Monday, June 2, 2008

Florida urged to heed global warming survival guide

Environment News Service: Environmental groups have issued a coastal, marine system global warming survival guide for Florida in an effort to prod state officials into taking action now while disaster is still manageable. Florida has heated up by about two degrees Fahrenheit since the 1960s and scientists project that average temperatures will keep rising in the coming decades, with lows in winter increasing three to 10 degrees, and highs in summer increasing three to seven degrees.

These warmer temperatures will bring more extreme weather events, higher ocean temperatures and sea level rise, and while these prospects seem daunting, a group of nationally and internationally recognized environmental organizations has drafted a series of key steps that governments and individuals can take to minimize the dangers.

"By assembling the nation's first comprehensive set of guidelines for dealing with the demonstrated effects of climate change on a coastal state, the Florida Coastal and Ocean Coalition has accomplished a first, said Environmental Defense Fund Climate Director Gerald Karnas.

...The first and most important step, the groups say, is to curb emissions, but even if humans are able to do that, the impacts that are predicted to occur still must be addressed.…Development in vulnerable areas can be halted to prepare for rising sea levels, and natural buffers must be restored and protected, the groups advise. The guide urges governments and individuals to prepare for extreme weather events by protecting and restoring shoreline vegetation and wetlands and upgrading stormwater management. Water use efficiency can be improved through conservation and recycling treated wastewater for irrigation and industrial use.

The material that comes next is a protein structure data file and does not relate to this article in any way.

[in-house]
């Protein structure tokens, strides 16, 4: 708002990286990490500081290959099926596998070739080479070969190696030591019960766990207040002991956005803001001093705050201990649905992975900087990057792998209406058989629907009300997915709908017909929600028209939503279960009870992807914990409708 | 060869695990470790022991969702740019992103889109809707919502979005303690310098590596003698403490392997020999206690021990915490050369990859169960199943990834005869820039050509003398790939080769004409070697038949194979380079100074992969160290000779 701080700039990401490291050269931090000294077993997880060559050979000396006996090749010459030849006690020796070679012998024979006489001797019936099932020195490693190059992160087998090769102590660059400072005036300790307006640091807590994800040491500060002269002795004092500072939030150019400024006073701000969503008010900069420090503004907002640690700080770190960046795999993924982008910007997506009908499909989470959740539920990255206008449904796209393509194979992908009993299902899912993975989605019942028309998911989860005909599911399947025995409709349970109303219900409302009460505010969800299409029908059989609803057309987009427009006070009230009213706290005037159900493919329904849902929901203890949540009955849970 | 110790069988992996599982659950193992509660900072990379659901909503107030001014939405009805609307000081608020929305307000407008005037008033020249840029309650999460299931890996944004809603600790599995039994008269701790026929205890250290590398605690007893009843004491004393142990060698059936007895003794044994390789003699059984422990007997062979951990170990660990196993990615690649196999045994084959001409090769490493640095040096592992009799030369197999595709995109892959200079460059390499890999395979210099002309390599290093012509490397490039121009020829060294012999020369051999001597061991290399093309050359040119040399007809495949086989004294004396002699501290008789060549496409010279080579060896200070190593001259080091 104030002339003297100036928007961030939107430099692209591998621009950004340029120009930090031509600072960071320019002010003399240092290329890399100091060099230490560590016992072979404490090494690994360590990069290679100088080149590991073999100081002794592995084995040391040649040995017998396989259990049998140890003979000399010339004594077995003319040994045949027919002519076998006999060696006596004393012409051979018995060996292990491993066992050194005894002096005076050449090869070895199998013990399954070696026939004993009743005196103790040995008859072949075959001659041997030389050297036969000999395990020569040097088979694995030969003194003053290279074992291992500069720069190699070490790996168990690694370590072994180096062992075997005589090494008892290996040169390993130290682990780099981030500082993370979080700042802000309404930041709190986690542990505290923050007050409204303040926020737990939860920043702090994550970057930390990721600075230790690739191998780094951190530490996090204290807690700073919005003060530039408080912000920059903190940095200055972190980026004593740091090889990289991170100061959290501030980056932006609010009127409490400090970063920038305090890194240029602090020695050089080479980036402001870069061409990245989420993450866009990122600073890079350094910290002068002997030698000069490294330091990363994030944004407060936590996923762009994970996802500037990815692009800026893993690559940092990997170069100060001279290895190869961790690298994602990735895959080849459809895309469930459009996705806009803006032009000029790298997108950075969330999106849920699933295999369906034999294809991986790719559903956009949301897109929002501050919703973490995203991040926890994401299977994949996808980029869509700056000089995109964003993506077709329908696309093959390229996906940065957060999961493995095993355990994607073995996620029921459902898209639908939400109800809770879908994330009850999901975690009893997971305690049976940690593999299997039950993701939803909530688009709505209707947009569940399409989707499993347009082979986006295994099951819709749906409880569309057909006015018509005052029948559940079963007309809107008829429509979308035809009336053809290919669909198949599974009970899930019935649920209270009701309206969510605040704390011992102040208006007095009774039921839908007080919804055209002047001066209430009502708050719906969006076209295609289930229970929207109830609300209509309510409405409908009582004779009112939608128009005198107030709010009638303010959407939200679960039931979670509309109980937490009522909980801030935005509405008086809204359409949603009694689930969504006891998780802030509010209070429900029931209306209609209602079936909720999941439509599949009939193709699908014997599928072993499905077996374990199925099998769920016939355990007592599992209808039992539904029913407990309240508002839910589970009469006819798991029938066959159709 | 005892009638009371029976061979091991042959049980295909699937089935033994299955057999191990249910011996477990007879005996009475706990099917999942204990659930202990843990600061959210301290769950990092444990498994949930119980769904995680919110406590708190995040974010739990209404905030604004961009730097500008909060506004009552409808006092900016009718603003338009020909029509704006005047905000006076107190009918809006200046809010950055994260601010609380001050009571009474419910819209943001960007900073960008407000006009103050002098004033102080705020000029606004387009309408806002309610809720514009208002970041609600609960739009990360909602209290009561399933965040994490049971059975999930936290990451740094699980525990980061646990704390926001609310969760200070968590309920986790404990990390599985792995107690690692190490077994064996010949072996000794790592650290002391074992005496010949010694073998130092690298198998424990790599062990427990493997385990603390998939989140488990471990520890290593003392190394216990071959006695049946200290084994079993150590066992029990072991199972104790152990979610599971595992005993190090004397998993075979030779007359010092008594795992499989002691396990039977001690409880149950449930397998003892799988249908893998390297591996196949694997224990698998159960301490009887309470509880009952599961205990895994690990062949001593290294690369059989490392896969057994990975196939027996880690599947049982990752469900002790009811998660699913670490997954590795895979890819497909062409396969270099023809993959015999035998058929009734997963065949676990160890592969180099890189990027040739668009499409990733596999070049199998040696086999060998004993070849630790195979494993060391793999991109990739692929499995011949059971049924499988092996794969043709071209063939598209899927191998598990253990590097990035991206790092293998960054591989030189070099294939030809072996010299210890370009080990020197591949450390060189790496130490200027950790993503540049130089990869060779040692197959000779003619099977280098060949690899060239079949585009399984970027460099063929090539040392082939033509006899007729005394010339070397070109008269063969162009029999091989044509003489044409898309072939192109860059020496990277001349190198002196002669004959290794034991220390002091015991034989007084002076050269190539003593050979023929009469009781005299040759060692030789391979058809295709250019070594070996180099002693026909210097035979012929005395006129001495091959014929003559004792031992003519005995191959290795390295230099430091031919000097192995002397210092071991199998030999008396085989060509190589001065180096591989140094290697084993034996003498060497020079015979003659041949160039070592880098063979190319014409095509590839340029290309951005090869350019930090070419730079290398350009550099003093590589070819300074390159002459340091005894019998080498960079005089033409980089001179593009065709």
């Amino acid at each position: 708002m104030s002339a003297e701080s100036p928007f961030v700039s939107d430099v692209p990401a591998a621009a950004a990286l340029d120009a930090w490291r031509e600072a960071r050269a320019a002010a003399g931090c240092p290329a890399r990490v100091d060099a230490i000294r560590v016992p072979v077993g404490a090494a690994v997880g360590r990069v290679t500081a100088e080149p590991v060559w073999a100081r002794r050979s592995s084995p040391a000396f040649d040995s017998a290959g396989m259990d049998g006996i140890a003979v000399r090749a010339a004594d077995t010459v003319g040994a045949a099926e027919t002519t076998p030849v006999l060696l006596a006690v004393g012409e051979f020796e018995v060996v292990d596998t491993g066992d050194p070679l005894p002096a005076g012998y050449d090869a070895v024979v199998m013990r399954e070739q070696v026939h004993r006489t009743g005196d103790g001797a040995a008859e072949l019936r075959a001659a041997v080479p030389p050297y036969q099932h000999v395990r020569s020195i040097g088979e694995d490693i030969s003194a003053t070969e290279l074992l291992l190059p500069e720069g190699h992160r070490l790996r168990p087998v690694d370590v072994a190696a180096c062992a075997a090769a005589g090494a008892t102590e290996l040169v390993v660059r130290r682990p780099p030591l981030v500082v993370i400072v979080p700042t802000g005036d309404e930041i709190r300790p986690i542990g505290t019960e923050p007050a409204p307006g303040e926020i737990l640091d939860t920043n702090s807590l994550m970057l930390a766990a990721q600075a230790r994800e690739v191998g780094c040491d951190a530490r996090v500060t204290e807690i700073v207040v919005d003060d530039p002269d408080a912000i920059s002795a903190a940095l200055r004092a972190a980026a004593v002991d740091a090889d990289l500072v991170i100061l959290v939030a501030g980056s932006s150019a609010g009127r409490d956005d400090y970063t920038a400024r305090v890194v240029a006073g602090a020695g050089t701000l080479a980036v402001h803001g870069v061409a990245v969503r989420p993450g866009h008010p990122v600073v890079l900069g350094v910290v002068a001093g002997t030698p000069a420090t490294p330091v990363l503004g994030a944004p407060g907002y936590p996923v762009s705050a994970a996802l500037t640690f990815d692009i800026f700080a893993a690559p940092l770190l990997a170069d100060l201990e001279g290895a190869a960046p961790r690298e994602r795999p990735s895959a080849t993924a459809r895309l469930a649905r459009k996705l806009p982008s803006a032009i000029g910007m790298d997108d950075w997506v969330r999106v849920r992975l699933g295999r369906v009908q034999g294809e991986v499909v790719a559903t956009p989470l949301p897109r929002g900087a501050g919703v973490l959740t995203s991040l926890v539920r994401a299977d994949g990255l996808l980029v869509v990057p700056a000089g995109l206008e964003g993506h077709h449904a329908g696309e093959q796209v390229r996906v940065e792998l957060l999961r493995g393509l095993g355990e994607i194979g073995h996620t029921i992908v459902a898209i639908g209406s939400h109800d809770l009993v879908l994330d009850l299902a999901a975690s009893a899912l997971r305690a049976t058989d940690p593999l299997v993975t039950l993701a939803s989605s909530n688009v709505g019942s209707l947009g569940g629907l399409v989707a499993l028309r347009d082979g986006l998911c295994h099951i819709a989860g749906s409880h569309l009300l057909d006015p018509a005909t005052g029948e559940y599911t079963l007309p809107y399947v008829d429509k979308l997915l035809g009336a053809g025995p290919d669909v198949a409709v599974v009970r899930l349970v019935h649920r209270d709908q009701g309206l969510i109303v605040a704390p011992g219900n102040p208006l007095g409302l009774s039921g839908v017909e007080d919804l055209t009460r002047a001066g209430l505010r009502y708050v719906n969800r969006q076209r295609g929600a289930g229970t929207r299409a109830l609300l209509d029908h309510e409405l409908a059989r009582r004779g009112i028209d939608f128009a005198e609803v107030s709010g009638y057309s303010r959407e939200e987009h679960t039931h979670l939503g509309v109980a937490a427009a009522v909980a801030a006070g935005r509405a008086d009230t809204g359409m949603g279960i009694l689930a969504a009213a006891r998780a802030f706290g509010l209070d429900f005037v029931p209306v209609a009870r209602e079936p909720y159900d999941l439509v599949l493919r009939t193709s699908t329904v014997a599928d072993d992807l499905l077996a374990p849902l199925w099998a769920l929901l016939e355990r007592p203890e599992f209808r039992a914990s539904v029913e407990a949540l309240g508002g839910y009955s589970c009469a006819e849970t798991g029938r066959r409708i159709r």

…Congress should enact climate adaptation legislation that would provide funding and require federal and state agencies to protect and strengthen the health of coastal and ocean ecosystems, the report recommends. "We have a moral obligation to change our relationship with the planet," said David White, regional director of Ocean Conservancy. "Adaptation to climate change will require significant investments in research, education, industry and government, but is within our capacity as a global society."…

Florida from space, NASA, Wikimedia Commons

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